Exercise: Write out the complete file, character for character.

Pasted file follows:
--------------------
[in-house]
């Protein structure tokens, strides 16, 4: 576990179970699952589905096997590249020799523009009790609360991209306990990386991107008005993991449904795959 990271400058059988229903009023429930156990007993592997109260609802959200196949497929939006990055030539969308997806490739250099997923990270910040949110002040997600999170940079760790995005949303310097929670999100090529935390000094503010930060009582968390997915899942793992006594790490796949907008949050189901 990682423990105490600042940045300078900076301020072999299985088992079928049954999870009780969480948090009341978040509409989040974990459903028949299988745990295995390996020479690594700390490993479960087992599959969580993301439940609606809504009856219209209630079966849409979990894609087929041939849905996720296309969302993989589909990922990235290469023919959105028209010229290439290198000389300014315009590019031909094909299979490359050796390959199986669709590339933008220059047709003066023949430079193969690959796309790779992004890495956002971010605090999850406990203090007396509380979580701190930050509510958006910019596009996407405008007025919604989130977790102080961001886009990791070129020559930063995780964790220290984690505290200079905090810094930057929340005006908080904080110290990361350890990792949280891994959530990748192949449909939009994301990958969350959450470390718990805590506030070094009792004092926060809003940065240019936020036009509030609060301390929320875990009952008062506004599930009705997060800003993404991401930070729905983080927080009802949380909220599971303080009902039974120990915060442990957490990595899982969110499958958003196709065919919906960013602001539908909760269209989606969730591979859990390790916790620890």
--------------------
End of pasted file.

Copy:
[in-house]
């Protein structure tokens, strides 16, 4: 576990179970699952589905096997590249020799523009009790609360991209306990990386991107008005993991449904795959 990271400058059988229903009023429930156990007993592997109260609802959200196949497929939006990055030539969308997806490739250099997923990270910040949110002040997600999170940079760790995005949303310097929670999100090529935390000094503010930060009582968390997915899942793992006594790490796949907008949050189901 990682423990105490600042940045300078900076301020072999299985088992079928049954999870009780969480948090009341978040509409989040974990459903028949299988745990295995390996020479690594700390490993479960087992599959969580993301439940609606809504009856219209209630079966849409979990894609087929041939849905996720296309969302993989589909990922990235290469023919959105028209010229290439290198000389300014315009590019031909094909299979490359050796390959199986669709590339933008220059047709003066023949430079193969690959796309790779992004890495956002971010605090999850406990203090007396509380979580701190930050509510958006910019596009996407405008007025919604989130977790102080961001886009990791070129020559930063995780964790220290984690505290200079905090810094930057929340005006908080904080110290990361350890990792949280891994959530990748192949449909939009994301990958969350959450470390718990805590506030070094009792004092926060809003940065240019936020036009509030609060301390929320875990009952008062506004599930009705997060800003993404991401930070729905983080927080009802949380909220599971303080009902039974120990915060442990957490990595899982969110499958958003196709065919919906960013602001539908909760269209989606969730591979859990390790916790620890």